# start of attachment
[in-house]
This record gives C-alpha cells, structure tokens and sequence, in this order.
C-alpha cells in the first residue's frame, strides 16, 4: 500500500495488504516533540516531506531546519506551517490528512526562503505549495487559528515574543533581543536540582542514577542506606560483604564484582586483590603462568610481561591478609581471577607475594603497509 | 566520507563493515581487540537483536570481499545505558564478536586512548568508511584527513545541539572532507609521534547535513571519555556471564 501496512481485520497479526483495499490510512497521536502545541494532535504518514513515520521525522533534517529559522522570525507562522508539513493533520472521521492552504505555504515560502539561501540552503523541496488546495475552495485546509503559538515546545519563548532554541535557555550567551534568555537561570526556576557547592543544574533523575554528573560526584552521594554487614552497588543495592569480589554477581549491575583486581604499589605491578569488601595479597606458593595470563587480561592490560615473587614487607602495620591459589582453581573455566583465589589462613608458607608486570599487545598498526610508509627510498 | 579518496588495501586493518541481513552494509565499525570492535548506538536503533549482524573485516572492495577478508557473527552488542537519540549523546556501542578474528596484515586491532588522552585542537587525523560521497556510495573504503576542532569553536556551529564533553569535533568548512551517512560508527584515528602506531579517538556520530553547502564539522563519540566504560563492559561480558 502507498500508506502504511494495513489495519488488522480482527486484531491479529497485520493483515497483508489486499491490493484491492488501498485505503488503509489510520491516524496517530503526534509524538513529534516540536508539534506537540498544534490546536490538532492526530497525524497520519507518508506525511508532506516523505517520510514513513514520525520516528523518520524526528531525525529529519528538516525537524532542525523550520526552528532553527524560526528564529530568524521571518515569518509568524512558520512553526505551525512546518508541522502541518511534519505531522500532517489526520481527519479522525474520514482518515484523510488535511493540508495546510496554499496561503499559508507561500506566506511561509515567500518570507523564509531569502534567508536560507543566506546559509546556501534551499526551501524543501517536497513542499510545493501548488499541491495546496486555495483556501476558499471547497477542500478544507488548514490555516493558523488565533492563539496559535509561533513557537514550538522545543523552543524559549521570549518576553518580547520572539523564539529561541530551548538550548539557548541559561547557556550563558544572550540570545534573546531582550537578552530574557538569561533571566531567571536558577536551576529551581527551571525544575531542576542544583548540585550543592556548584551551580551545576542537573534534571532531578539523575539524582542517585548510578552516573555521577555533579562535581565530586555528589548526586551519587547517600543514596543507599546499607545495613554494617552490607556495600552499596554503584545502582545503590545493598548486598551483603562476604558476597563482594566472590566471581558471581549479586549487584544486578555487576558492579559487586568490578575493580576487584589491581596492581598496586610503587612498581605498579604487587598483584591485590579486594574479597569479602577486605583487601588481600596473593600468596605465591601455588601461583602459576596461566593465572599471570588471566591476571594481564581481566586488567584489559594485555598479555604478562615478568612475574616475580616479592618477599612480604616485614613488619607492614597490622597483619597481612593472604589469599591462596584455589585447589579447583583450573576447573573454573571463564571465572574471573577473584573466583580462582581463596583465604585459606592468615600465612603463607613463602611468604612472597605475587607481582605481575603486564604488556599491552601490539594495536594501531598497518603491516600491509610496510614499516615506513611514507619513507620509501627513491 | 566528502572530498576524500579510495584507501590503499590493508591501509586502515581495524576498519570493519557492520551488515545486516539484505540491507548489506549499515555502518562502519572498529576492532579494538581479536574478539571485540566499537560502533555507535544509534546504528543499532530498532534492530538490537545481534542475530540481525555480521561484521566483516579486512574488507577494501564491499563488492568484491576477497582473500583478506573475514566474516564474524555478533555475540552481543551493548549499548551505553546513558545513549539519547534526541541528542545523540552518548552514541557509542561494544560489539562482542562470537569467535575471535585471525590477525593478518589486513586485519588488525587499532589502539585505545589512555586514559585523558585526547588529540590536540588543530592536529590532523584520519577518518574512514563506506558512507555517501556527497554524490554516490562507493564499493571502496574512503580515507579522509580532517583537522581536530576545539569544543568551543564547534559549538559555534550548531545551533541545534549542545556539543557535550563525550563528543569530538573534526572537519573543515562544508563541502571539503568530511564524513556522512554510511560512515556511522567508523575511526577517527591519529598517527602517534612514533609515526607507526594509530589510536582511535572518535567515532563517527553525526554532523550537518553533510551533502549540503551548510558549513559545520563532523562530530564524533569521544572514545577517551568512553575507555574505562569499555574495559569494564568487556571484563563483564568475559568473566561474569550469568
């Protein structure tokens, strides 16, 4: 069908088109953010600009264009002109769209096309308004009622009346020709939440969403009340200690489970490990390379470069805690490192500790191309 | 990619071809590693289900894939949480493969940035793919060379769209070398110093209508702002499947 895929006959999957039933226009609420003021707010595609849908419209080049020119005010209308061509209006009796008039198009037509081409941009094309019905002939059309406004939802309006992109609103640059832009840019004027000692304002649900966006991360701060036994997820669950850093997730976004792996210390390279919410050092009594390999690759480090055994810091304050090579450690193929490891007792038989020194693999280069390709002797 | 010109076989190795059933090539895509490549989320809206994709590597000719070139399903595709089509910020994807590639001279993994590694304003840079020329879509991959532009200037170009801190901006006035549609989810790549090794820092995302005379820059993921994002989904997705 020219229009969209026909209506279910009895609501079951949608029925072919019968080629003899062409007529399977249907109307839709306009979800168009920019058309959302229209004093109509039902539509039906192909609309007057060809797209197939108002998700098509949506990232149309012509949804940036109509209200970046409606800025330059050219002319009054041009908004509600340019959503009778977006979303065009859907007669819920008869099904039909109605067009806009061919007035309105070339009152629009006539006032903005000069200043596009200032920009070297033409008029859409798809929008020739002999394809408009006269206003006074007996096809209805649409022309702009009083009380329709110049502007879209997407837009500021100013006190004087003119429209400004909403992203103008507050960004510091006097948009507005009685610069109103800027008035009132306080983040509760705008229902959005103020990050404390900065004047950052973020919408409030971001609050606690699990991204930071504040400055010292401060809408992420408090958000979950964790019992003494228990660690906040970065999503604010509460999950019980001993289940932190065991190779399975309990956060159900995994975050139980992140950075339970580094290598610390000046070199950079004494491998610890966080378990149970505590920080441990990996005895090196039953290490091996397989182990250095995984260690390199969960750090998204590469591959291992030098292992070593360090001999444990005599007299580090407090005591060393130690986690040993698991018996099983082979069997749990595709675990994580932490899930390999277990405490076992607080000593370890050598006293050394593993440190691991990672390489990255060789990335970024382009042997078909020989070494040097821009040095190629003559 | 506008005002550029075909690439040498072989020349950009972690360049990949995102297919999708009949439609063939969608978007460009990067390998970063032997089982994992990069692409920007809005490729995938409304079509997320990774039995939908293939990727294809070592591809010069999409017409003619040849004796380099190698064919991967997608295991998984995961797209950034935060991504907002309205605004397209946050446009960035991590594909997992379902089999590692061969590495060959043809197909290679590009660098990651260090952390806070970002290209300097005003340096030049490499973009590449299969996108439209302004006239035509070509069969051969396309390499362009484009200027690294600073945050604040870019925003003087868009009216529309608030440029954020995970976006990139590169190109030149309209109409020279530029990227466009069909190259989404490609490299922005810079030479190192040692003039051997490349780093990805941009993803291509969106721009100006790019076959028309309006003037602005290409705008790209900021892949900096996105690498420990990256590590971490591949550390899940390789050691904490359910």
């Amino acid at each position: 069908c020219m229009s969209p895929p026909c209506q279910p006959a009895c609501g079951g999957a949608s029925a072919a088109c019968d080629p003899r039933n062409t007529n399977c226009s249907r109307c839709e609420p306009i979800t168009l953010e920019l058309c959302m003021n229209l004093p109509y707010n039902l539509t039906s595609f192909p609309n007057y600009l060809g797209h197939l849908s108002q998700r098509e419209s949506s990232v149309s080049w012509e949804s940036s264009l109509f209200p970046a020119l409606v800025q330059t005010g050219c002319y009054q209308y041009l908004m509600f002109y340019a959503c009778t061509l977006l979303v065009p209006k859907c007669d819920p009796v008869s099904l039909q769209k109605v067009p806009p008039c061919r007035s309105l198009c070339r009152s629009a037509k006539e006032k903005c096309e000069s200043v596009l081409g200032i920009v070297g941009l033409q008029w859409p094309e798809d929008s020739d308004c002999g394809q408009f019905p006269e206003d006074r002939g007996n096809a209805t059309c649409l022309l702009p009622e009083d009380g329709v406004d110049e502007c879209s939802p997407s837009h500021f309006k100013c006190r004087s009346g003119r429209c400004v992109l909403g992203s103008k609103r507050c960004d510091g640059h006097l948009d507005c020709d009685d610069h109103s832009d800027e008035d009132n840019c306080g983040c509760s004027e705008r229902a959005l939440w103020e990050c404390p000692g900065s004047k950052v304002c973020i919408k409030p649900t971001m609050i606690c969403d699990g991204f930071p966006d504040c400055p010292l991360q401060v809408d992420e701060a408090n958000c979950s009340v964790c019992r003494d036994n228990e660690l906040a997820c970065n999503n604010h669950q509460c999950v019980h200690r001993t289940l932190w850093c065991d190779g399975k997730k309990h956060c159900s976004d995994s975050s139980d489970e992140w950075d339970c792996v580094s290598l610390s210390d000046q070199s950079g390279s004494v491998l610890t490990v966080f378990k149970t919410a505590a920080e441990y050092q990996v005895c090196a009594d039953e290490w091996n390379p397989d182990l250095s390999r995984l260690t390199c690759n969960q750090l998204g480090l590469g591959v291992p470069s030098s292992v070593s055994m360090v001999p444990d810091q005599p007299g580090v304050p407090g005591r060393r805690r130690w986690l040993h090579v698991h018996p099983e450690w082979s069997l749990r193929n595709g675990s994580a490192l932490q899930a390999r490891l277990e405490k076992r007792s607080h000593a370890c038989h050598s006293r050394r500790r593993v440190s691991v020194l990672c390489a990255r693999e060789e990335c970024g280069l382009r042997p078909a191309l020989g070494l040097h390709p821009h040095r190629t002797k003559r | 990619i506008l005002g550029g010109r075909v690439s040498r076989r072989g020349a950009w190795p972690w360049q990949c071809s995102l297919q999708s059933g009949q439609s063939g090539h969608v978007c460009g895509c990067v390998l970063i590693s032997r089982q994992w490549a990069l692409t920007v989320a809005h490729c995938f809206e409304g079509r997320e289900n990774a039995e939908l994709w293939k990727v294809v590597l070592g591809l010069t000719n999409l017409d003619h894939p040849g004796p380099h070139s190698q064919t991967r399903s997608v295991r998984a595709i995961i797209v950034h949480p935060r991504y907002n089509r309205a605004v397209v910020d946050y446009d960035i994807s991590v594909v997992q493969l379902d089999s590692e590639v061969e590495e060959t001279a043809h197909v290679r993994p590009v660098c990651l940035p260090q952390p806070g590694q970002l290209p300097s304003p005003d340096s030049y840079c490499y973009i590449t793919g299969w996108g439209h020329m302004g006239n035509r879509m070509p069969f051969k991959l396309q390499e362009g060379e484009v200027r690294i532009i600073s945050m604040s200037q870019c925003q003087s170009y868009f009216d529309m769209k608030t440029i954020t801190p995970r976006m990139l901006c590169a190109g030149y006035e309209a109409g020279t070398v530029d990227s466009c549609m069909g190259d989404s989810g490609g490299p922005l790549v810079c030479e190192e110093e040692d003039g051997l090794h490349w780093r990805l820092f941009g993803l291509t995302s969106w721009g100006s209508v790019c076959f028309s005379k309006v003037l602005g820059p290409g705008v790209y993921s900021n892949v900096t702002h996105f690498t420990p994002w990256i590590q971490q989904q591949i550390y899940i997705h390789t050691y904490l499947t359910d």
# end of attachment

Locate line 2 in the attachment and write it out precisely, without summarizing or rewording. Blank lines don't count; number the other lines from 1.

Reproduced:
This record gives C-alpha cells, structure tokens and sequence, in this order.